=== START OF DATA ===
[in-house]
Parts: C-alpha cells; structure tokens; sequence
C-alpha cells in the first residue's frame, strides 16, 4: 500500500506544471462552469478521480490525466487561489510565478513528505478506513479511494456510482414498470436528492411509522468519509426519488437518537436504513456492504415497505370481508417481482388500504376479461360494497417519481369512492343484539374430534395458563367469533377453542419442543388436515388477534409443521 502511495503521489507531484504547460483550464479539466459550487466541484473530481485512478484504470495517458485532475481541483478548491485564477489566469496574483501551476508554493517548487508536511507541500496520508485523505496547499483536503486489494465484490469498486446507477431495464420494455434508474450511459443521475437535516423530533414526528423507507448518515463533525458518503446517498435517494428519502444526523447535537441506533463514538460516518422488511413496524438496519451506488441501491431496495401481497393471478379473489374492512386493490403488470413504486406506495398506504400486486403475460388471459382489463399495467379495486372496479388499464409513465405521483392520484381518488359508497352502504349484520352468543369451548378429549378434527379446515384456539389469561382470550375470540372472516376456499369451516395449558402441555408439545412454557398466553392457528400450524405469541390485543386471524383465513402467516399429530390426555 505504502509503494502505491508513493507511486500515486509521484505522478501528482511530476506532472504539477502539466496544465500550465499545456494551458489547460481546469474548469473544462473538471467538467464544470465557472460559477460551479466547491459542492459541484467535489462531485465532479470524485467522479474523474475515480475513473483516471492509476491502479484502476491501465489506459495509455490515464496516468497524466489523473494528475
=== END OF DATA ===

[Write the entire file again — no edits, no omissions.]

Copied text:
[in-house]
Parts: C-alpha cells; structure tokens; sequence
C-alpha cells in the first residue's frame, strides 16, 4: 500500500506544471462552469478521480490525466487561489510565478513528505478506513479511494456510482414498470436528492411509522468519509426519488437518537436504513456492504415497505370481508417481482388500504376479461360494497417519481369512492343484539374430534395458563367469533377453542419442543388436515388477534409443521 502511495503521489507531484504547460483550464479539466459550487466541484473530481485512478484504470495517458485532475481541483478548491485564477489566469496574483501551476508554493517548487508536511507541500496520508485523505496547499483536503486489494465484490469498486446507477431495464420494455434508474450511459443521475437535516423530533414526528423507507448518515463533525458518503446517498435517494428519502444526523447535537441506533463514538460516518422488511413496524438496519451506488441501491431496495401481497393471478379473489374492512386493490403488470413504486406506495398506504400486486403475460388471459382489463399495467379495486372496479388499464409513465405521483392520484381518488359508497352502504349484520352468543369451548378429549378434527379446515384456539389469561382470550375470540372472516376456499369451516395449558402441555408439545412454557398466553392457528400450524405469541390485543386471524383465513402467516399429530390426555 505504502509503494502505491508513493507511486500515486509521484505522478501528482511530476506532472504539477502539466496544465500550465499545456494551458489547460481546469474548469473544462473538471467538467464544470465557472460559477460551479466547491459542492459541484467535489462531485465532479470524485467522479474523474475515480475513473483516471492509476491502479484502476491501465489506459495509455490515464496516468497524466489523473494528475